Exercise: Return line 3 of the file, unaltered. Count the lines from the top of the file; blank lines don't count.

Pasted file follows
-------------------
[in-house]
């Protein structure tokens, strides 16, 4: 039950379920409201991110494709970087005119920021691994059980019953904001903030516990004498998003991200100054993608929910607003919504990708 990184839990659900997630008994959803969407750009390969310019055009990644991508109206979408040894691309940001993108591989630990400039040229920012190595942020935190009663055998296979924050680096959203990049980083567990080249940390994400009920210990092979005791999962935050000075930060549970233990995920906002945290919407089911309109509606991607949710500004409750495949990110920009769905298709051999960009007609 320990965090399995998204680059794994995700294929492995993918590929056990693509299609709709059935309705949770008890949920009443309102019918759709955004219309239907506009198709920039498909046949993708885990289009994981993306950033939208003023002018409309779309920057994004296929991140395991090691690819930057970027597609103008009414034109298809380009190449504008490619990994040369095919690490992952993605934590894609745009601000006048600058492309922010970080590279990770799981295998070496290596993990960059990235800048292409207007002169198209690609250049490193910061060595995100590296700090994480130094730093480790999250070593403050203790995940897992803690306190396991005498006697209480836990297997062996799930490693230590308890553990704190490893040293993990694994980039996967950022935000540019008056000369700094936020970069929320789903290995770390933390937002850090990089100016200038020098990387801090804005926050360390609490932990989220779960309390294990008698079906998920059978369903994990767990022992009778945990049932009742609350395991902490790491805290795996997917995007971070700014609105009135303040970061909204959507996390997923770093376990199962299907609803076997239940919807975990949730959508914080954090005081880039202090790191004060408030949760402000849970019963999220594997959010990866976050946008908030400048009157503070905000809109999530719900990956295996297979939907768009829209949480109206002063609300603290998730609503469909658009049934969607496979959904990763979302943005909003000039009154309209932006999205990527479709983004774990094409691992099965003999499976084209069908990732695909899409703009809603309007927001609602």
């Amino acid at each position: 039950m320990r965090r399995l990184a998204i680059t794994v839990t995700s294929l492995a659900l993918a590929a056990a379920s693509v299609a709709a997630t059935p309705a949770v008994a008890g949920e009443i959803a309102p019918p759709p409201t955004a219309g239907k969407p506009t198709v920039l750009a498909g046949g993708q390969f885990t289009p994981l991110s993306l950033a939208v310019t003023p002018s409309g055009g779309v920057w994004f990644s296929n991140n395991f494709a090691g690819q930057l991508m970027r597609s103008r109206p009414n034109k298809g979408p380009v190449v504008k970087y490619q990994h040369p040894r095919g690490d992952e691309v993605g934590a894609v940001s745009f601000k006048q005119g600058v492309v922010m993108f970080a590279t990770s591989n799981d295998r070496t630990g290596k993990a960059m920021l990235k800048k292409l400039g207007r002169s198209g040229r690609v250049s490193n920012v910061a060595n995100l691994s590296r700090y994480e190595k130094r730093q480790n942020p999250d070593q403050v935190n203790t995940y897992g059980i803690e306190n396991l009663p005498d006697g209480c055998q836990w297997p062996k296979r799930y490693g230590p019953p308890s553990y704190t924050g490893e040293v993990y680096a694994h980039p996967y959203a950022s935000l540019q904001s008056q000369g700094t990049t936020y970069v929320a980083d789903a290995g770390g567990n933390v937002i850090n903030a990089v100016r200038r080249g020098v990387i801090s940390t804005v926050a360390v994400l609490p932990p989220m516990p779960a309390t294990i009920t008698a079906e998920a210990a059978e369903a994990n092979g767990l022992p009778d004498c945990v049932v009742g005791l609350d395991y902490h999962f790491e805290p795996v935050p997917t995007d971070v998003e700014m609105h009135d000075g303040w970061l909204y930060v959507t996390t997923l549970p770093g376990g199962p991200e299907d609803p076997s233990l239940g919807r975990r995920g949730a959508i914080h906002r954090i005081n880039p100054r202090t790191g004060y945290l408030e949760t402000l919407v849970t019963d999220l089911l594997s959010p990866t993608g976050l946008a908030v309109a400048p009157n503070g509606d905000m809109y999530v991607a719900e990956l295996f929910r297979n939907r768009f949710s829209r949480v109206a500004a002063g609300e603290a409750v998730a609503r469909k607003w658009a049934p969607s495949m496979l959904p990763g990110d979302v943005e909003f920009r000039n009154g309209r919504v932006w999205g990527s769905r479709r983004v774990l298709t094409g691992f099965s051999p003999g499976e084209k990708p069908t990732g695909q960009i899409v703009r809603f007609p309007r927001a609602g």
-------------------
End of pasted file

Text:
């Amino acid at each position: 039950m320990r965090r399995l990184a998204i680059t794994v839990t995700s294929l492995a659900l993918a590929a056990a379920s693509v299609a709709a997630t059935p309705a949770v008994a008890g949920e009443i959803a309102p019918p759709p409201t955004a219309g239907k969407p506009t198709v920039l750009a498909g046949g993708q390969f885990t289009p994981l991110s993306l950033a939208v310019t003023p002018s409309g055009g779309v920057w994004f990644s296929n991140n395991f494709a090691g690819q930057l991508m970027r597609s103008r109206p009414n034109k298809g979408p380009v190449v504008k970087y490619q990994h040369p040894r095919g690490d992952e691309v993605g934590a894609v940001s745009f601000k006048q005119g600058v492309v922010m993108f970080a590279t990770s591989n799981d295998r070496t630990g290596k993990a960059m920021l990235k800048k292409l400039g207007r002169s198209g040229r690609v250049s490193n920012v910061a060595n995100l691994s590296r700090y994480e190595k130094r730093q480790n942020p999250d070593q403050v935190n203790t995940y897992g059980i803690e306190n396991l009663p005498d006697g209480c055998q836990w297997p062996k296979r799930y490693g230590p019953p308890s553990y704190t924050g490893e040293v993990y680096a694994h980039p996967y959203a950022s935000l540019q904001s008056q000369g700094t990049t936020y970069v929320a980083d789903a290995g770390g567990n933390v937002i850090n903030a990089v100016r200038r080249g020098v990387i801090s940390t804005v926050a360390v994400l609490p932990p989220m516990p779960a309390t294990i009920t008698a079906e998920a210990a059978e369903a994990n092979g767990l022992p009778d004498c945990v049932v009742g005791l609350d395991y902490h999962f790491e805290p795996v935050p997917t995007d971070v998003e700014m609105h009135d000075g303040w970061l909204y930060v959507t996390t997923l549970p770093g376990g199962p991200e299907d609803p076997s233990l239940g919807r975990r995920g949730a959508i914080h906002r954090i005081n880039p100054r202090t790191g004060y945290l408030e949760t402000l919407v849970t019963d999220l089911l594997s959010p990866t993608g976050l946008a908030v309109a400048p009157n503070g509606d905000m809109y999530v991607a719900e990956l295996f929910r297979n939907r768009f949710s829209r949480v109206a500004a002063g609300e603290a409750v998730a609503r469909k607003w658009a049934p969607s495949m496979l959904p990763g990110d979302v943005e909003f920009r000039n009154g309209r919504v932006w999205g990527s769905r479709r983004v774990l298709t094409g691992f099965s051999p003999g499976e084209k990708p069908t990732g695909q960009i899409v703009r809603f007609p309007r927001a609602g």